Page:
Bruening: Absolutely. I absolutely think that there’s room for both apps. TikTok has such a different audience and such a different type of content than Instagram does. I completely view them as non-competitors between each other. I think that Instagram serves a purpose of connecting with people in real life, and TikTok serves the purpose more so for entertainment. You don’t go on Instagram to scroll for hours and get entertained by people. I think that you go on there more so to connect with people and to see what people are up to. TikTok is more of a place of escapism, whereas Instagram is more of like a reality check.

Gizmodo: I’m curious. You say that it’s a reality check, but one of the biggest criticisms that Instagram has received in recent years is that it’s very curated and there’s a lot of pressure to be perfect on the app. Would you still agree that it reflects reality? 

Bruening: It depends on user to user. I know that the way that I use Instagram, I’m very real and very candid on my stories and on my side accounts. In terms of the average user, I wouldn’t be able to place what their feed looks like and how much they’re trying to make their life look like something else. But I think that reality check would be less of the correct phrase for it, so if I may say something more like a ‘check in’ with what your friends are up to. It is true at the end of the day, social media is just a curation of what we want people to see, not what we actually are.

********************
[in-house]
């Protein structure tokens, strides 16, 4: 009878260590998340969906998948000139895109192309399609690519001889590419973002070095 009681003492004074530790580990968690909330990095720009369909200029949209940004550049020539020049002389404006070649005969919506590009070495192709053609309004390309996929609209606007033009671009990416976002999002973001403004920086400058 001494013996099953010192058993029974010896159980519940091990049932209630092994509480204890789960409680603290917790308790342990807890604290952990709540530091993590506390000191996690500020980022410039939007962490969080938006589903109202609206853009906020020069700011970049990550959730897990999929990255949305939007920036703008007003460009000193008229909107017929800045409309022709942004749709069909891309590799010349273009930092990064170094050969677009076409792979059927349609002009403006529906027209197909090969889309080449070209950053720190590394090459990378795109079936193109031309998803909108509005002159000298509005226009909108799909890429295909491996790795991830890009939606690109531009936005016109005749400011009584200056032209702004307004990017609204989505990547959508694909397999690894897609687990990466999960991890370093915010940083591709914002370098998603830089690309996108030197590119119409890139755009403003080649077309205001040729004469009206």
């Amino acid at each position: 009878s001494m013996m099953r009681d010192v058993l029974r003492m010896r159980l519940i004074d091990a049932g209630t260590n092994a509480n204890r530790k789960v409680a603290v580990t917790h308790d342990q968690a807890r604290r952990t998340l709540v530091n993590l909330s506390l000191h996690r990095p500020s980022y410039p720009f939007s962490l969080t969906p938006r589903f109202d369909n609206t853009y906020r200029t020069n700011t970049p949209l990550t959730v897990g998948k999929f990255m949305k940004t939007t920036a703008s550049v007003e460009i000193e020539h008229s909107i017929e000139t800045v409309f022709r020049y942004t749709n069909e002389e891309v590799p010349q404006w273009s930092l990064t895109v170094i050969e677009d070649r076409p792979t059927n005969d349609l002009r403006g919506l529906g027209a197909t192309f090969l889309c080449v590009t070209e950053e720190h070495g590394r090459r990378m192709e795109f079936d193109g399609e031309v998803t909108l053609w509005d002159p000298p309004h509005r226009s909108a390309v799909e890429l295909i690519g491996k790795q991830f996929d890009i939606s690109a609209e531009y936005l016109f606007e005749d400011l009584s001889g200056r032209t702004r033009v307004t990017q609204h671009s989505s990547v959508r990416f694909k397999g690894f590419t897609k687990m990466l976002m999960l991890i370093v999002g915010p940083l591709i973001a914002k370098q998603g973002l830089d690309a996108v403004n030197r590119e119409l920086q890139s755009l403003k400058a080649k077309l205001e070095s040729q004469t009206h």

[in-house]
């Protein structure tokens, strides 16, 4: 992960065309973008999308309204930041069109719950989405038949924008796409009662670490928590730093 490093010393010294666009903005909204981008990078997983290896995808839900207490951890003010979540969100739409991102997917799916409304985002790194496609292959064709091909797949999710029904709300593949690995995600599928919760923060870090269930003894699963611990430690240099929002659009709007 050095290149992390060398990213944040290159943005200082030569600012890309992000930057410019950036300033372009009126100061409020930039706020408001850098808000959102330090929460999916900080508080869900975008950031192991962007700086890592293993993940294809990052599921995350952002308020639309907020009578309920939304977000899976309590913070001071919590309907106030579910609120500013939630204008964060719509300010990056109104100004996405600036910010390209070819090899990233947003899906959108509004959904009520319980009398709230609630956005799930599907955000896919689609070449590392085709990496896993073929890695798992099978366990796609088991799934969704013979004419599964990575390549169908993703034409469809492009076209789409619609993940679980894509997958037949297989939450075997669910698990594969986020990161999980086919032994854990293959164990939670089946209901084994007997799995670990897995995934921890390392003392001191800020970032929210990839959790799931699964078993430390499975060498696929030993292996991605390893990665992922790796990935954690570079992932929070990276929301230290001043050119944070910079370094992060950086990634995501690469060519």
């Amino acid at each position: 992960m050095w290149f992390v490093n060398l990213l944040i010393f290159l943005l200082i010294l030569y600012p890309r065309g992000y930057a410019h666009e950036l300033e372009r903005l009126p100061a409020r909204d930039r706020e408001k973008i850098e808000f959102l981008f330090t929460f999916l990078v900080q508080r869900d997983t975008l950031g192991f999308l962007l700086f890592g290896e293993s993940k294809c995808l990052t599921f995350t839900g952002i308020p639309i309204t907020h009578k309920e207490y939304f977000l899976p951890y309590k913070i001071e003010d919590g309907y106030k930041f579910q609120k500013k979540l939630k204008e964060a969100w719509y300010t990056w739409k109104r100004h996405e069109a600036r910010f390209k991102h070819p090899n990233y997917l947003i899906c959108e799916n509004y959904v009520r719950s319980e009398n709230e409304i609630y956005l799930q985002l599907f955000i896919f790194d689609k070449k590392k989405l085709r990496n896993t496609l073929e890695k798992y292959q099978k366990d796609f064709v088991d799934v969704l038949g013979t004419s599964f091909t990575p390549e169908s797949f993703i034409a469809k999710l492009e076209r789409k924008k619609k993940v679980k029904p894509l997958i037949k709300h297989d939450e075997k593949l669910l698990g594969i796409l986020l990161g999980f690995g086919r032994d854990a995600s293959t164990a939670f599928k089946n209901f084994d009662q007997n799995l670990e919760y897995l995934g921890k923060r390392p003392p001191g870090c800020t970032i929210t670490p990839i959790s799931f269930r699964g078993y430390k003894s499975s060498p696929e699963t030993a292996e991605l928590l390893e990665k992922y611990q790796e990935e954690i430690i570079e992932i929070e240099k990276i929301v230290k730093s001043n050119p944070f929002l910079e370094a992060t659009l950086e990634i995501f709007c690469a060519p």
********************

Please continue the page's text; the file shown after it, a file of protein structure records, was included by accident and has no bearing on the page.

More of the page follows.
Gizmodo: Back to your meme. It went viral. The Kardashian-Jenner sisters have supported it. Have you been in touch with the Kardashian-Jenner sisters or anyone from their team?

Bruening: I personally haven’t.

Gizmodo: Would you like to? Would you like to say, ‘hey, thank you for supporting this?’ I actually think you did on your stories, right?

Bruening: I absolutely said ‘thank you so much for sharing.’ You know, if Kylie and Kim ever want to hang out and grab coffee, they’re more than welcome.

Gizmodo: Did you make any money off of your meme since it exploded in popularity?

Bruening: No. I haven’t made any money off of it. But I mean, how could you monetize just a photo? You know what I mean?